Nicolle Farup
WHEN I FIRST MET SYLOUS, I didn't know who I'd met.

I was working at Ozone Records, disgustedly selling kids Tori Amos CDs for change they'd hustled on the street. A boy approached the counter with immaculately combed hair, neatly pressed suit, and a briefcase in hand. He wanted to order the import of the then-new Beautiful South disc, and he was told I was the Britpop guy to talk to. It stayed with me because I was shocked by the choice in tunes, and also by the attire.

But then, one is always a bit shocked by Sylous. I wouldn't remember the meeting until he recounted it later. He was dressed for his job as a sometime model, sometime office-type. His briefcase had a cell phone and a pager. When he left those jobs, he tossed said briefcase--electronic communication devices still inside--into the Willamette. Sylous was surrendering to rock 'n' roll. It's the moment that will haunt him the length of his career, the second he became committed to melody.

"Music is the place for me where I'm whole within myself," Sylous says, by way of explanation of his mission. "Essentially, it's my ultimate prayer."

One wouldn't expect such passion from the svelte singer, who came to Portland in 1995 from Vancouver, B.C. Then again, we wouldn't likely expect a new David Bowie from Puddletown, home of things more brooding and sludgy. But as I said, Sylous can be shocking. He was shocking as a squirming sex god, doing his best mockney in Swayed, a loving tribute band to UK glamsters Suede. And he's even more shocking on his own, onstage alone with an acoustic guitar and a notebook full of lyrics. The strumming is almost incidental, his voice the real instrument. Equal parts Jeff Buckley, Thom Yorke, and Morrissey, this skinny boy sings from a diaphragm much larger than his own, low when the despair demands and high as the angels when something more divine is necessary.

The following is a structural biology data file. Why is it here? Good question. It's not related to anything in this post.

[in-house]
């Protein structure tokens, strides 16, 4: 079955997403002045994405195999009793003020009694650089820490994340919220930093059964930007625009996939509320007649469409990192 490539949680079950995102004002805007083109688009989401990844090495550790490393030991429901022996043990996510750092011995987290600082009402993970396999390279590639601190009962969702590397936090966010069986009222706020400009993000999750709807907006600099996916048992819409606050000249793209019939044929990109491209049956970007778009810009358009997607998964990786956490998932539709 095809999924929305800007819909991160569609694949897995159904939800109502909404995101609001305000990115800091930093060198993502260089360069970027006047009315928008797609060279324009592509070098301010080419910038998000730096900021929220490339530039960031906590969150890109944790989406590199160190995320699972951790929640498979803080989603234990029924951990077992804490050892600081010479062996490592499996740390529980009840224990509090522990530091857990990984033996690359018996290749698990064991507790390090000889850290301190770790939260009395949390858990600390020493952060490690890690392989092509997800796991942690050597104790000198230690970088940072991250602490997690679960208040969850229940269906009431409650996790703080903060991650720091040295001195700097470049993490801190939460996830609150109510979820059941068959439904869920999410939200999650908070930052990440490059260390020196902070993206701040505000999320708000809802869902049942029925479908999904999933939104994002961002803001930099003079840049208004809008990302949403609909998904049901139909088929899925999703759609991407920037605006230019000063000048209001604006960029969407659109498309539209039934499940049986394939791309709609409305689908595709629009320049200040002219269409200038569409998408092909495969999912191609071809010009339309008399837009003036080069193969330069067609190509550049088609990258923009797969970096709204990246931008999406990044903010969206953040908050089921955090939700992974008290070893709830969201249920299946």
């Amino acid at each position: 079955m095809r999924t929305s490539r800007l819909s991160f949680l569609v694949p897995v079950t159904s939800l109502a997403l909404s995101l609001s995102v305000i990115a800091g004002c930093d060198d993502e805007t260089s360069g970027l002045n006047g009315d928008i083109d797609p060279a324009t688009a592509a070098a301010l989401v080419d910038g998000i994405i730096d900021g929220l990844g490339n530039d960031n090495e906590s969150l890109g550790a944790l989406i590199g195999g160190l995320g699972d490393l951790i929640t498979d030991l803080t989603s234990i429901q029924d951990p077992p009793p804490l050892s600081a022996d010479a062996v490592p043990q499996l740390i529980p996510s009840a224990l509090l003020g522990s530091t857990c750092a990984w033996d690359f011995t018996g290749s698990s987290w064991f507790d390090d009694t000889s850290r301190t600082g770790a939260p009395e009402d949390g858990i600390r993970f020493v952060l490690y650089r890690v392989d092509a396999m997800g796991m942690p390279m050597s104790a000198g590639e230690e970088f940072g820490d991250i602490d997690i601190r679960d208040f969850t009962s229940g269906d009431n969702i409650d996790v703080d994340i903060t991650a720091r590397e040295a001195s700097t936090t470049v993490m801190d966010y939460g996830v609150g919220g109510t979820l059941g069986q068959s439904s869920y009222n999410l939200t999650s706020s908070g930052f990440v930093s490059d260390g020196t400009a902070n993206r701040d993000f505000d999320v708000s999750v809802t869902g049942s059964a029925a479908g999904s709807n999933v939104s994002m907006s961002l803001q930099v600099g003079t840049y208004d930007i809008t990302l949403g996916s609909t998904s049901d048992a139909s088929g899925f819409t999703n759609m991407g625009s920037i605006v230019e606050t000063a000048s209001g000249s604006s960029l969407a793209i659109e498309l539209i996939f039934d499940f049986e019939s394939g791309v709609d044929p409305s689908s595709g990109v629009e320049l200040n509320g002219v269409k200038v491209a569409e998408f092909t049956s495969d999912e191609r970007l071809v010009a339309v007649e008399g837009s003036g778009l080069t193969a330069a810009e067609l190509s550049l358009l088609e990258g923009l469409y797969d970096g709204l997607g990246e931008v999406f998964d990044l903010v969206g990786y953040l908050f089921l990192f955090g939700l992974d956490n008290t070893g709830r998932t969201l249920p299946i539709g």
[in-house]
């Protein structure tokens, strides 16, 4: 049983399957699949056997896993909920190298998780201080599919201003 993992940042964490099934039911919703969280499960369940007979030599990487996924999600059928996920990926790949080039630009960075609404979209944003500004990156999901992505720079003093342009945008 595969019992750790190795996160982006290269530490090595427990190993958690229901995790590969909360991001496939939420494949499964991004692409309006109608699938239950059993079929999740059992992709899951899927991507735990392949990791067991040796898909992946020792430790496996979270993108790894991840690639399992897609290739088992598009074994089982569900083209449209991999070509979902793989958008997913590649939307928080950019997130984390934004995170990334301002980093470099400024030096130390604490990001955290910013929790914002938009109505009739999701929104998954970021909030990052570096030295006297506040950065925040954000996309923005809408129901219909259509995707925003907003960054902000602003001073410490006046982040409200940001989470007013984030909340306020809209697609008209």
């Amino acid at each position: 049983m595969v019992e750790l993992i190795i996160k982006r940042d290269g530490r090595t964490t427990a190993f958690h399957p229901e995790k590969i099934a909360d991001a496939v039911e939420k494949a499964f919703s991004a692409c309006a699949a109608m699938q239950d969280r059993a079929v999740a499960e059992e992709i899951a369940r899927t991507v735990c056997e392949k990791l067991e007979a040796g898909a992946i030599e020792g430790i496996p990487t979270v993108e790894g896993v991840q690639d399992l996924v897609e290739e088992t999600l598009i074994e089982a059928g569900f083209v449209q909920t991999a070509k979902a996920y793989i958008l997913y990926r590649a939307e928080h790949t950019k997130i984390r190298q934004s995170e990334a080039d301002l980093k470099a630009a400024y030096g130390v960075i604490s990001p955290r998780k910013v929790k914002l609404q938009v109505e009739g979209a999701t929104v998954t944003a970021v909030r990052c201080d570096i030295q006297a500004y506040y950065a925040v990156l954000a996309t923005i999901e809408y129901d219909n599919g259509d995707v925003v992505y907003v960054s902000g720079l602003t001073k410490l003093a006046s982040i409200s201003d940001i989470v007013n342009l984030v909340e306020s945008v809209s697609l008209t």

Sylous' originals, bearing titles like "Pomegranate" and "Frankincense," are long laments for loneliness, sensual strands of verse that drip like warm honey (pop is sex, after all). Behind his oh-you-pretty-thing image is the soul of a troubadour, so it makes sense that his sets also contain a host of covers from sources as disparate as Van Morrison and Depeche Mode. "As a singer, there is nothing more revealing than performing the songs I love," he says. "I am drawn to music that enables experiments of the senses, that challenges you to listen to every note."

Spoken with true pop star swagger (truthfully, the kind that needs no last name). "Popstardom?" Sylous laughs. "That's undeniably fun, but nothing is more important than the artistic elements. Good elements, like Oscar Wilde, not bad like Alexander Pope. I want to sing at the top of my voice for anyone who will listenI am a music junkie."

Shocking for a guy who played his last gig in red leather pants, but not so far out of the realm that firmly houses Sylous' music. After all, it was a rainy-day town that gave us those unlikely figures of burdensome emotion and musical preciousness Morrissey and Ian Curtis. Perhaps it's time Portland had its own sadsack messiah, though one who's not afraid to smear some glitter across his cheeks.

So, really, nothing's so shocking as how good Sylous' sad songs really are, how much he will come to mean to you, and how far away from here he will eventually go. Prepare to fall for your new #1 crush.